Low frequency analysis of amplifier to obtain lower cut-off frequency:
The decibel is a logarithmic measurement of the ratio of one power to another or one voltage to another. Voltage gain of the amplifier is represented in decibels (dBs). It is given by,
Voltage gain in dB = 20 log Av
Power gain in decibels is given by,
Power gain in dB = 10 log Ap
Where Av is greater than one, gain is positive and when Av is less than one, gain is negative. The positive and negative gain indicates that the amplification and attenuation respectively. Usually the maximum gain is called mid frequency range gain is assigned a 0 db value. Any value of gain below mid frequency range can be referred as 0 db and expressed as a negative db value.
Assume that mid frequency gain of a certain amplifier is 100. Then,
Voltage gain = 20 log 100 = 40 db
At f1 and f2 Av = 100/√2 = 70.7
Voltage gain at f1 = Voltage gain at f2 = 20 log 70.7 = 37 db
From above figure, it shows that the voltage gain at f1 and f2 is less than 3db of the maximum voltage gain. Due to this the frequencies f1 and f2 are also called as 3 db frequencies. At f1 & f2 power gain drops by 3 db. For all frequencies within the bandwidth, amplifier power gain is at least half of the maximum power gain. This bandwidth is also referred to as 3 db bandwidth.
The octaves and decades are the measures of change in frequency. A ten times change in frequency is called a decade. Otherwise, an octave corresponds to a doubling or halving of the frequency.
An increase in frequency from 100 Hz to 200 Hz is an octave.
A decrease in frequency from 100 kHz to 50 kHz is also an octave.
At lower and higher frequencies the decrease in the gain of amplifiers is often indicated in terms of db/decades or db/octaves. If the attenuation in gain is 20 db for each decade, then it is indicated by line having slope of 20 db/decade. A rate of -20 db/decade is approximately equivalent to - 6db/octave. A rate of -40 db/decade is approximately equivalent to -12db/octave.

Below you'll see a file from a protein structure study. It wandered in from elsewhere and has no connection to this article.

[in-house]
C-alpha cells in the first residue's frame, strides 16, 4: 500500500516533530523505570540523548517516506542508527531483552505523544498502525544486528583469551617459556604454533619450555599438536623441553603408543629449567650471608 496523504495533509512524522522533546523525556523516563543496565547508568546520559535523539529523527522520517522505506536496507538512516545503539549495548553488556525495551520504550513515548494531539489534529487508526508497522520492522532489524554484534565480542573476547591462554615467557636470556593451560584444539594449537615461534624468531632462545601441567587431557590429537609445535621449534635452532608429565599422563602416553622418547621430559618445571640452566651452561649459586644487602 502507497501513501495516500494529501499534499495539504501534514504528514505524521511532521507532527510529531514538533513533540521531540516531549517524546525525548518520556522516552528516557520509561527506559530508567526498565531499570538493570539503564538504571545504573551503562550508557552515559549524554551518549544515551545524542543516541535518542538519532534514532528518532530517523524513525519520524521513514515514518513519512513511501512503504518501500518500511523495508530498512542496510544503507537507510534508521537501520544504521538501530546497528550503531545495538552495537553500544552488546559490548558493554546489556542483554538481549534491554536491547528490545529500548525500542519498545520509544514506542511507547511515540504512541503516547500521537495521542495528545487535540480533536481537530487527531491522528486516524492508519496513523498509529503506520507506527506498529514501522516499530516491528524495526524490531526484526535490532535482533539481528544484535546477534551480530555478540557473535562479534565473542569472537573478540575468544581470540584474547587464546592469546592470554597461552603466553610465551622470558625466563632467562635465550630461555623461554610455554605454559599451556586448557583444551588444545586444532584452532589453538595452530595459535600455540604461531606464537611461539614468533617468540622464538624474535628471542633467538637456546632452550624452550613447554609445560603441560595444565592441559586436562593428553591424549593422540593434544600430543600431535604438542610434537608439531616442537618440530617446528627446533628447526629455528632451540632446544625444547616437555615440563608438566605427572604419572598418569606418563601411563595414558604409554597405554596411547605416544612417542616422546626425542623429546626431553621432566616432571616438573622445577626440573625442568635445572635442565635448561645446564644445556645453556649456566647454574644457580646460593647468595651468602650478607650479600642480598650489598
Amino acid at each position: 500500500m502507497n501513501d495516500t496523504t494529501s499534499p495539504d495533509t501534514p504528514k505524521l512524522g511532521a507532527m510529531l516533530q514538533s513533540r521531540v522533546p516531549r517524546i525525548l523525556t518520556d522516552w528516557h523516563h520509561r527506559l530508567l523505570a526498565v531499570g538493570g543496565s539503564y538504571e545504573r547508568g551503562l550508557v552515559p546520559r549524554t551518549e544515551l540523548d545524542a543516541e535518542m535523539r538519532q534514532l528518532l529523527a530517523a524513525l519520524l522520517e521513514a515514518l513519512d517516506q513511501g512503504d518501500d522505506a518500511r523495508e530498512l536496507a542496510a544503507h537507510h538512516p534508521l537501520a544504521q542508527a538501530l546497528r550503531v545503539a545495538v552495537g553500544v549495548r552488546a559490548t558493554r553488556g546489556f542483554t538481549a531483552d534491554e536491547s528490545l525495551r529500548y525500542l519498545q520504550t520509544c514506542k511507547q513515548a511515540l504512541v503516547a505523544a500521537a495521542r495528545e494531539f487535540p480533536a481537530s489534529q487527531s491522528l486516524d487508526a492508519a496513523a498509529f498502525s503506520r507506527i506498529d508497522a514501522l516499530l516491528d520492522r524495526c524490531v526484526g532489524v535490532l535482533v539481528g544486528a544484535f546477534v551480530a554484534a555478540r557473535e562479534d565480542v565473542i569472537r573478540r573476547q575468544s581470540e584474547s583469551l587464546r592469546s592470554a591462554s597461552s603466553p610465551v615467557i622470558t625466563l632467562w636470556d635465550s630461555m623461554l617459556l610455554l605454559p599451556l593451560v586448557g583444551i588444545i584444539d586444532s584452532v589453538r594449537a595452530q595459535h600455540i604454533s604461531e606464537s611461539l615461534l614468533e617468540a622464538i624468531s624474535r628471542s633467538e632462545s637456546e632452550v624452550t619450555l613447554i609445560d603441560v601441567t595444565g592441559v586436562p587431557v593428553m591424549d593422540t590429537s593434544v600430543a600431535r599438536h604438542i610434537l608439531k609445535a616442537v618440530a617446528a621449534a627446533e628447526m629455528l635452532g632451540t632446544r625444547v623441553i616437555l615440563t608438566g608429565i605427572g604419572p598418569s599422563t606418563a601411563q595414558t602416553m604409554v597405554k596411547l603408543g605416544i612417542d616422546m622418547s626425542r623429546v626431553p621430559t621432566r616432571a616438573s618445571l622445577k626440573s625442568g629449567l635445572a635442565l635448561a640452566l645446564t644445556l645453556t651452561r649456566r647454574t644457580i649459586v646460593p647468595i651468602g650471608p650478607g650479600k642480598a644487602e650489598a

It is defined as the band of frequencies between 10 f1 and 0.1 f2. It is denoted as midband gain or Amid.
The voltage gain of the amplifier outside the midband is approximately given as,
For an amplifier, midband gain = 100 and lower cutoff frequency is 1 kHz. Find the gain of an amplifier at frequency 20 Hz.
The reactance of the capacitor is Xc = 1/2∏fc
At medium and high frequencies, the factor f makes Xc very small, so that all coupling capacitors behave as short circuits. At low frequencies, Xcincreases. This increase in Xc drops the signal voltage across the capacitor and reduces the circuit gain. As signal frequencies decrease, capacitor reactance increase and gain continues to fall, reducing the output voltage.
At lower frequencies, bypass capacitor CE is not a short. So emitter is not at ac ground. Xc in parallel with RE creates an impedance. The signal voltage drops across this impedance reducing the circuit gain.
At high frequencies, coupling and bypass capacitors act as short circuit and do not affect the amplifier frequency response. At high frequencies, internal capacitances, commonly known as junction capacitances. The following figure shows the junction capacitances for both BJT and FET. Incase of BJT, Cbe is the base emitter junction capacitance and Cbc is the base collector junction capacitance. Incase of FET, Cgs is the internal capacitance between gate and source and Cgd is the internal capacitance between gate and drain.
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